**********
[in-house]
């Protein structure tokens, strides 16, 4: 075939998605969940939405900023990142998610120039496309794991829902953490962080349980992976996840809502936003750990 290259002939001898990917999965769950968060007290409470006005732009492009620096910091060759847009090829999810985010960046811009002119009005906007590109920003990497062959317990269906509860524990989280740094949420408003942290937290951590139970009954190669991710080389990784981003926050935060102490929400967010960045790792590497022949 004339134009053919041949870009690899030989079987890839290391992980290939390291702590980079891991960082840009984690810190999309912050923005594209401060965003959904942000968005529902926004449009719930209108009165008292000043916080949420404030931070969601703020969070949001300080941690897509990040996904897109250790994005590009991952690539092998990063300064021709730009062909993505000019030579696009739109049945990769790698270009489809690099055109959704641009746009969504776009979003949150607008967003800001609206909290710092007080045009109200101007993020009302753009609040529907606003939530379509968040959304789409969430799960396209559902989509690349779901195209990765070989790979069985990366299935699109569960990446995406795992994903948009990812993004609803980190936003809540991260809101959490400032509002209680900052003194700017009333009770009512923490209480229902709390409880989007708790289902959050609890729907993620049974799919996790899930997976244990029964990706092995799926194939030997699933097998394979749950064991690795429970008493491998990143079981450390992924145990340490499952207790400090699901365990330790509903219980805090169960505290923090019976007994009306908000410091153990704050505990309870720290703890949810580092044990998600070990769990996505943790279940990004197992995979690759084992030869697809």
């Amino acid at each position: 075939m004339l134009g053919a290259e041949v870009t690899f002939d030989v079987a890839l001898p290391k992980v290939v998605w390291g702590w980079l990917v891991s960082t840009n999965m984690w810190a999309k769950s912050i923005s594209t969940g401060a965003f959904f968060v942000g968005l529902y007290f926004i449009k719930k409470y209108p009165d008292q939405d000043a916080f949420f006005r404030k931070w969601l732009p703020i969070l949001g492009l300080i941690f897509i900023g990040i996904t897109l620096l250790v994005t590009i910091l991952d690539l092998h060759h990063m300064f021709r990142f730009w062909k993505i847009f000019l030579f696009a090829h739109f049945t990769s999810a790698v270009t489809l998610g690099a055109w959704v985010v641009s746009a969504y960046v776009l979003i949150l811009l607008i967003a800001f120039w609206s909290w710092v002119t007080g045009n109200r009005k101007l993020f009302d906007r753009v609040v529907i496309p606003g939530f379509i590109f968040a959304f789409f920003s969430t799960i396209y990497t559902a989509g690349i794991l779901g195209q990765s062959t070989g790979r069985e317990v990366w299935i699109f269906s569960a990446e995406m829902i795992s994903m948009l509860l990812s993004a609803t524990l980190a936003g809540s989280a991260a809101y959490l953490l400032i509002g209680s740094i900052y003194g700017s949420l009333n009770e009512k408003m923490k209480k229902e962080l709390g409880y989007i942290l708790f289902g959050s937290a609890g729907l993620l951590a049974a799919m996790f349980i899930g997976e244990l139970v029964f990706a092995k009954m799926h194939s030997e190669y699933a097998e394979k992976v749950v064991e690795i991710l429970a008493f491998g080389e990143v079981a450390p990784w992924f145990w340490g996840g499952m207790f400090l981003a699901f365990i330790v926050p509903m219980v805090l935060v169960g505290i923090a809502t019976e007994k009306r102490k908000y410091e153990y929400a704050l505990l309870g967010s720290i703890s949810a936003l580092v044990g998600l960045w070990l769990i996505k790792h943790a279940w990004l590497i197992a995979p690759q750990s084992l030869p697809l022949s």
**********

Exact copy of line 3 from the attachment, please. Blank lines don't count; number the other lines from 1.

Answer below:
């Amino acid at each position: 075939m004339l134009g053919a290259e041949v870009t690899f002939d030989v079987a890839l001898p290391k992980v290939v998605w390291g702590w980079l990917v891991s960082t840009n999965m984690w810190a999309k769950s912050i923005s594209t969940g401060a965003f959904f968060v942000g968005l529902y007290f926004i449009k719930k409470y209108p009165d008292q939405d000043a916080f949420f006005r404030k931070w969601l732009p703020i969070l949001g492009l300080i941690f897509i900023g990040i996904t897109l620096l250790v994005t590009i910091l991952d690539l092998h060759h990063m300064f021709r990142f730009w062909k993505i847009f000019l030579f696009a090829h739109f049945t990769s999810a790698v270009t489809l998610g690099a055109w959704v985010v641009s746009a969504y960046v776009l979003i949150l811009l607008i967003a800001f120039w609206s909290w710092v002119t007080g045009n109200r009005k101007l993020f009302d906007r753009v609040v529907i496309p606003g939530f379509i590109f968040a959304f789409f920003s969430t799960i396209y990497t559902a989509g690349i794991l779901g195209q990765s062959t070989g790979r069985e317990v990366w299935i699109f269906s569960a990446e995406m829902i795992s994903m948009l509860l990812s993004a609803t524990l980190a936003g809540s989280a991260a809101y959490l953490l400032i509002g209680s740094i900052y003194g700017s949420l009333n009770e009512k408003m923490k209480k229902e962080l709390g409880y989007i942290l708790f289902g959050s937290a609890g729907l993620l951590a049974a799919m996790f349980i899930g997976e244990l139970v029964f990706a092995k009954m799926h194939s030997e190669y699933a097998e394979k992976v749950v064991e690795i991710l429970a008493f491998g080389e990143v079981a450390p990784w992924f145990w340490g996840g499952m207790f400090l981003a699901f365990i330790v926050p509903m219980v805090l935060v169960g505290i923090a809502t019976e007994k009306r102490k908000y410091e153990y929400a704050l505990l309870g967010s720290i703890s949810a936003l580092v044990g998600l960045w070990l769990i996505k790792h943790a279940w990004l590497i197992a995979p690759q750990s084992l030869p697809l022949s």